'Being the only woman on the crew is not a problem. It's like being office co-workers. In the first few editions, when Volvo was still called Whitbread, it was more common to have co-ed teams. Then in the 90s, the rules demanded women-only boats. Today, we return to the tradition of co-ed teams,' she says.
In Brazil for just over ten days, she is learning Portuguese, doing a lot of weight lifting, and most importantly, getting to know the members of the crew who will join her on more than 57,000 kilometers, during an eight month period, covering nine countries. 'It's key to speak the main language on the boat. Sailing is a sport defined by details and when you don't speak the same language as your team members you may not understand something important,' explains CAHALAN.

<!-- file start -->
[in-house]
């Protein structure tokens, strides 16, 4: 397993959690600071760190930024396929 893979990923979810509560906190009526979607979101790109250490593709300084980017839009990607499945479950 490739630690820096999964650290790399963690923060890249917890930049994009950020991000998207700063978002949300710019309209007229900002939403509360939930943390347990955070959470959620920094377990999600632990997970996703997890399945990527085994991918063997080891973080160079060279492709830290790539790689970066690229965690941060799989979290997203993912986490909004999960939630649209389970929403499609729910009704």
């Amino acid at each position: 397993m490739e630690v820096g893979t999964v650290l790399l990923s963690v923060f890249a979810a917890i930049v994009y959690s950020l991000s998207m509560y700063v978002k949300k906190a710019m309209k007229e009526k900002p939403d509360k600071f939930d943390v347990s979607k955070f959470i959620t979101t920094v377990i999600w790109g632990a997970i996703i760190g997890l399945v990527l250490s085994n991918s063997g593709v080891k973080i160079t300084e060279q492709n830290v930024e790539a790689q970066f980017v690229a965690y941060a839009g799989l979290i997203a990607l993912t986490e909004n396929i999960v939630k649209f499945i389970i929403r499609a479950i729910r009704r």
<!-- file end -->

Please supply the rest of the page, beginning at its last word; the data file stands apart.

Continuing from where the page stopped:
Choosing CAHALAN was one of the most important decisions taken by skipper Torben GRAEL (BRA). She was recommended by one of the most respected meteorologists Roger BADHAM, or Clouds, as he is known amongst sailors. 'He knew Torben and my name came up in one of their conversations. I came to Brazil for an interview and shortly after that I was on the team,' she explains.
The Australian is one of the most highly respected navigators in the world. She held the same position on the Cheyenne, which broke the round the world speed record in 2004, and she has been nominated for the ISAF Rolex World Sailor of the Year Award for the last three years running. Even being in high demand she chose the Brasil 1. One of the reasons was the strong patriot spirit of the team. 'This is one of the most challenging projects I have ever encountered. It defies the narrow view of just wanting to arrive first. It involves a lot more; a feeling of national pride, not just a commercial undertaking. It is a Brazilian boat, not just a sponsored boat or a team project.'